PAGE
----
“We can’t do our best if we’re beaten down every time,” said Buckles.
    Many of those present expressed concern not only for their own quality of work, but for the safety of American citizens.
    Glen Dockham, president of NTEU Chapter 142, and a Vetting Center Officer, described how when he started work as a customs inspector at Highgate Springs in 1997 everyone had 10 to 15 years of experience. Now many of those experienced people have been lost, leaving new hires no one to turn to with questions, he said.
    Dockham also expressed frustration with how the border security operation is being run. Behavior analysis has been replaced with computer checks and mandated questions, according to Dockham. The same trucker can cross the border 10 times in one shift and he must be looked up in the computer each time.
    Joining other speakers in expressing frustration over staffing, Dockham said, “If we have proper staffing, we can find a balance between legitimate trade and protecting our country.”
    In September 2003, the Department of Homeland Security began a “one face at the border” initiative combining previously specialized positions in immigration, customs and agriculture.
    Dave Souter, who works at Highgate Springs, described the loss of trained immigration staff at the port. In 2003 when customs and immigration were combined, one-third of the Highgate staff was from immigration. Eight officers are leaving this year, and with the loss of those officers only 10 percent of the inspectors at Highgate will be legacy INS staff.
    “Immigration law is large and complex,” Souter said. INS inspectors used to receive advanced training in immigration law. That no longer happens, according to Souter.
    Workers also are concerned about the loss of their jobs to private firms. Office of Management and Budget Circular A-76, issued in May 2003, sets out guidelines for privatizing federal government jobs.
    Karyn Dubie is director of the Eastern Forms Center in Williston, which has undergone an A-76 review. She described a situation in which information was gathered in secrecy, creating an environment of uncertainty and fear.
    The process, in which federal employees are allowed to “compete” for their jobs against private companies, took more than a month of Dubie’s time, she said. Other employees spent similar amounts of time on the process. Workers have still not been informed of the results, it was announced last night.
    One attendee, who did not give his name, stated, “A-76 is not about the rank and file. It’s about the president being able to stand up and say, ‘I cut federal jobs.’ We see how the SCOT people are treated. They’re treated like dirt.” His remarks were met with widespread applause.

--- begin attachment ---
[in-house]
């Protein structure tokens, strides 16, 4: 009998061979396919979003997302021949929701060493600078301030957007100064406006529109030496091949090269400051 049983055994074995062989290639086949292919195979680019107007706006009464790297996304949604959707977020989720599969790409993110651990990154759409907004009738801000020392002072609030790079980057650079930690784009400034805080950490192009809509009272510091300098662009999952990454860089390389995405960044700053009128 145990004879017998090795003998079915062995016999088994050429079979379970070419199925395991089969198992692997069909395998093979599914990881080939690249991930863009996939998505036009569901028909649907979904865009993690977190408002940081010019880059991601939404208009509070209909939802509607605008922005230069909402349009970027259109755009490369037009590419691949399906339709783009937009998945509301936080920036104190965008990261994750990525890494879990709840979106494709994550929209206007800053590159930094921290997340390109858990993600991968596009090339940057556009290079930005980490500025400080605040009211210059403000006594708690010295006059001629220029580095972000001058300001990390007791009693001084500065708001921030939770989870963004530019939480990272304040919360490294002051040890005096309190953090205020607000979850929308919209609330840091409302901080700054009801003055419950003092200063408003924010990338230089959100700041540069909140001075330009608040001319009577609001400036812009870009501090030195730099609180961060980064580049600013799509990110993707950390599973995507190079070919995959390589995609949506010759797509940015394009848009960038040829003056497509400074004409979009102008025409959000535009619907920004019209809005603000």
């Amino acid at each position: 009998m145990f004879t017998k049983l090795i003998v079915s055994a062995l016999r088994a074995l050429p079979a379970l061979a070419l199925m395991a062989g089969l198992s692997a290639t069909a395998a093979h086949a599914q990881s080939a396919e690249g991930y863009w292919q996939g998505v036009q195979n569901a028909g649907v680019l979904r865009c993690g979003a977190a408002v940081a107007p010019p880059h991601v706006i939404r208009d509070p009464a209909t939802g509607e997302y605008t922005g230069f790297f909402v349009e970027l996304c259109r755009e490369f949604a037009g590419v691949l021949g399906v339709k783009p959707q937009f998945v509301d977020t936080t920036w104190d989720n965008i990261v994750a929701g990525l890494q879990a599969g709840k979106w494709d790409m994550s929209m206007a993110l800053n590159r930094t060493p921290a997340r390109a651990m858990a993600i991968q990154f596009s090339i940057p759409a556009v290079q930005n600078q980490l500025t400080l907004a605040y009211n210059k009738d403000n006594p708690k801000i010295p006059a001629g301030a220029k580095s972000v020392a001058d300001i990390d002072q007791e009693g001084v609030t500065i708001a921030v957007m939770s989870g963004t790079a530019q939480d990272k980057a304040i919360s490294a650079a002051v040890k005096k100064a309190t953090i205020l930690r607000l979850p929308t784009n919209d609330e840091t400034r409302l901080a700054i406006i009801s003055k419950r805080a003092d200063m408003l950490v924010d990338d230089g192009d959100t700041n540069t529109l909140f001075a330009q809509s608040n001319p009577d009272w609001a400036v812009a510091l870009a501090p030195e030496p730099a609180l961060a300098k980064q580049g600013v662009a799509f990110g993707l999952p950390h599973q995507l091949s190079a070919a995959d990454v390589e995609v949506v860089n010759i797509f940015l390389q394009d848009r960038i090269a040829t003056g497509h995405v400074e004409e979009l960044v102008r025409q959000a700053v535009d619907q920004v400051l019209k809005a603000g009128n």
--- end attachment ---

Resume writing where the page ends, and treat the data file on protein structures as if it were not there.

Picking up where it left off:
Sanders agreed, saying The Bush administration “has an ideology in which unions are bad and corporations are good.” The administration has publicly stated a desire to cut the federal work force by 50 percent Sanders said, adding, “We’re gonna stop them.”
    Christy, who only offered her first name, does clerical work for DHS. She expressed concern about security issues created by privatization. With work being re-bid every few years, more people will acquire security codes and knowledge of systems and information that should be private and secure, she said.
    Acknowledging her point, Sanders reiterated his position that the country is best served by a well-paid, well-trained, dedicated civil service.
    Privatization means lower salaries and fewer benefits, Sanders said, and that has a negative impact on the entire workforce, encouraging a downward spiral with lower wages and benefits for all workers. “The work you do,” Sanders told the audience “should only be done by highly-trained public employees.”
    Michael Kiey, adjudication officer with the Vermont Service Center and vice president of the American Federation of Government Employees Local 2076, talked about the impact even the threat of privatization and job loss has on employees.
    Every day someone comes into his office worried about losing his or her job, he said. Fearing for their jobs, employees are reducing their spending and that has an impact on the whole community, according to Kiey.
    A man from the Law Enforcement Support Center in Williston stated, “We are only here because of the mission,” a sentiment shared by others who expressed concern about DHS employees’ ability to do their jobs well under current conditions. “If any officer misses that one person, it affects the United States,” Buckles said.
    Sen. Sanders message for those in the room was two-fold. “Don’t let anyone tell you for one second that the work you are doing is not important,” he said, adding, “Hang in there. We are trying to turn this around.”
    "Good, Our First Catch of the Day." SW:V ESB